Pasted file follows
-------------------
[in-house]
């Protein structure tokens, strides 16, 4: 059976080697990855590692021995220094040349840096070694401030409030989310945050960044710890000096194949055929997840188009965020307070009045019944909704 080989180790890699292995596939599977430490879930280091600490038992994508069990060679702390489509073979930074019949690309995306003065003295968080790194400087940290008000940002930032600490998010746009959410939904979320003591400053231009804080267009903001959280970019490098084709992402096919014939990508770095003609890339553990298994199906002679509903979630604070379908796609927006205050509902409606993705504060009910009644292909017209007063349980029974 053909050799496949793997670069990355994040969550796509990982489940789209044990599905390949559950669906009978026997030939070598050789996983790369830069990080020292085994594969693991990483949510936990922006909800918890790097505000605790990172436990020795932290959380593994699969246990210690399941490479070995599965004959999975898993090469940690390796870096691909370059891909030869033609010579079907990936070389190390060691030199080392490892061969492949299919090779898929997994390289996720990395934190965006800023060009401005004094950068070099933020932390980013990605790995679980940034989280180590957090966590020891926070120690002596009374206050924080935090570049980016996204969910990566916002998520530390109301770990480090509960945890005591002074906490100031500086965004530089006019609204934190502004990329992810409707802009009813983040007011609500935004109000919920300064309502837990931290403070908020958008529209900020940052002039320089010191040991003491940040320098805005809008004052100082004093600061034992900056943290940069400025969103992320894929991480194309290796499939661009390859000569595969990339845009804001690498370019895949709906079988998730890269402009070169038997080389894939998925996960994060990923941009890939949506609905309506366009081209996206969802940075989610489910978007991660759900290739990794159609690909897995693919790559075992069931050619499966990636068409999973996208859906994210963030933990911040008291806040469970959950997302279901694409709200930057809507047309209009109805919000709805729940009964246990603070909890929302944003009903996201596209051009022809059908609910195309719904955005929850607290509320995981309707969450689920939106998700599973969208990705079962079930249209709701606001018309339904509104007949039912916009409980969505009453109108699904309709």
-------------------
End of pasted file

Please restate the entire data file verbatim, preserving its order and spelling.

[in-house]
């Protein structure tokens, strides 16, 4: 059976080697990855590692021995220094040349840096070694401030409030989310945050960044710890000096194949055929997840188009965020307070009045019944909704 080989180790890699292995596939599977430490879930280091600490038992994508069990060679702390489509073979930074019949690309995306003065003295968080790194400087940290008000940002930032600490998010746009959410939904979320003591400053231009804080267009903001959280970019490098084709992402096919014939990508770095003609890339553990298994199906002679509903979630604070379908796609927006205050509902409606993705504060009910009644292909017209007063349980029974 053909050799496949793997670069990355994040969550796509990982489940789209044990599905390949559950669906009978026997030939070598050789996983790369830069990080020292085994594969693991990483949510936990922006909800918890790097505000605790990172436990020795932290959380593994699969246990210690399941490479070995599965004959999975898993090469940690390796870096691909370059891909030869033609010579079907990936070389190390060691030199080392490892061969492949299919090779898929997994390289996720990395934190965006800023060009401005004094950068070099933020932390980013990605790995679980940034989280180590957090966590020891926070120690002596009374206050924080935090570049980016996204969910990566916002998520530390109301770990480090509960945890005591002074906490100031500086965004530089006019609204934190502004990329992810409707802009009813983040007011609500935004109000919920300064309502837990931290403070908020958008529209900020940052002039320089010191040991003491940040320098805005809008004052100082004093600061034992900056943290940069400025969103992320894929991480194309290796499939661009390859000569595969990339845009804001690498370019895949709906079988998730890269402009070169038997080389894939998925996960994060990923941009890939949506609905309506366009081209996206969802940075989610489910978007991660759900290739990794159609690909897995693919790559075992069931050619499966990636068409999973996208859906994210963030933990911040008291806040469970959950997302279901694409709200930057809507047309209009109805919000709805729940009964246990603070909890929302944003009903996201596209051009022809059908609910195309719904955005929850607290509320995981309707969450689920939106998700599973969208990705079962079930249209709701606001018309339904509104007949039912916009409980969505009453109108699904309709």